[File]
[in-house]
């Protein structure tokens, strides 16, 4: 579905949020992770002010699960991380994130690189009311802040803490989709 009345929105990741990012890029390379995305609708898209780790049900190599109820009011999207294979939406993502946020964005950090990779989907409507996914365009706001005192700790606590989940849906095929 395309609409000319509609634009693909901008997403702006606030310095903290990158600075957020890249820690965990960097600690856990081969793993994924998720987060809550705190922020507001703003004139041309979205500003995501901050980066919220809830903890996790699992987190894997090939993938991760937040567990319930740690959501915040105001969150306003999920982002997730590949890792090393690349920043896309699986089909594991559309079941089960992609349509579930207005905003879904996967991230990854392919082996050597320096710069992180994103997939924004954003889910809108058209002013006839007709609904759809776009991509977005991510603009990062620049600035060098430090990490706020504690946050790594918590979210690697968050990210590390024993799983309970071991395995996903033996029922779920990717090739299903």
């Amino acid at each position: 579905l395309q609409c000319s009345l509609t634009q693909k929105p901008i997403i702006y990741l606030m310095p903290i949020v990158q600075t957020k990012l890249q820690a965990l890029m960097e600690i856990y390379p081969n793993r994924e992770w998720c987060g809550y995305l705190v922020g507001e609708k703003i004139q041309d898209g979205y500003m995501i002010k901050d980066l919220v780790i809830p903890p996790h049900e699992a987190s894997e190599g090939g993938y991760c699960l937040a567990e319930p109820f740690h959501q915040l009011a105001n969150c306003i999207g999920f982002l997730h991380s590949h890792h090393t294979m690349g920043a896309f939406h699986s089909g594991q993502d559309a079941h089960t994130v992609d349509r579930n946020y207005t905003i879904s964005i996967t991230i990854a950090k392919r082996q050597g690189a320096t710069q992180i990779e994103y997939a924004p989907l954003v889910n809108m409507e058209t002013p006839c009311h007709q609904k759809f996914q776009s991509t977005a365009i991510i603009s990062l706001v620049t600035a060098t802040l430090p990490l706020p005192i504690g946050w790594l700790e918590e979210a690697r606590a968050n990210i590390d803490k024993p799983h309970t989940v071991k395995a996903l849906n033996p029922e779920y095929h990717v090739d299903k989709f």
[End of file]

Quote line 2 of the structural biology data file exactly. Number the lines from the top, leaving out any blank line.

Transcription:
């Protein structure tokens, strides 16, 4: 579905949020992770002010699960991380994130690189009311802040803490989709 009345929105990741990012890029390379995305609708898209780790049900190599109820009011999207294979939406993502946020964005950090990779989907409507996914365009706001005192700790606590989940849906095929 395309609409000319509609634009693909901008997403702006606030310095903290990158600075957020890249820690965990960097600690856990081969793993994924998720987060809550705190922020507001703003004139041309979205500003995501901050980066919220809830903890996790699992987190894997090939993938991760937040567990319930740690959501915040105001969150306003999920982002997730590949890792090393690349920043896309699986089909594991559309079941089960992609349509579930207005905003879904996967991230990854392919082996050597320096710069992180994103997939924004954003889910809108058209002013006839007709609904759809776009991509977005991510603009990062620049600035060098430090990490706020504690946050790594918590979210690697968050990210590390024993799983309970071991395995996903033996029922779920990717090739299903």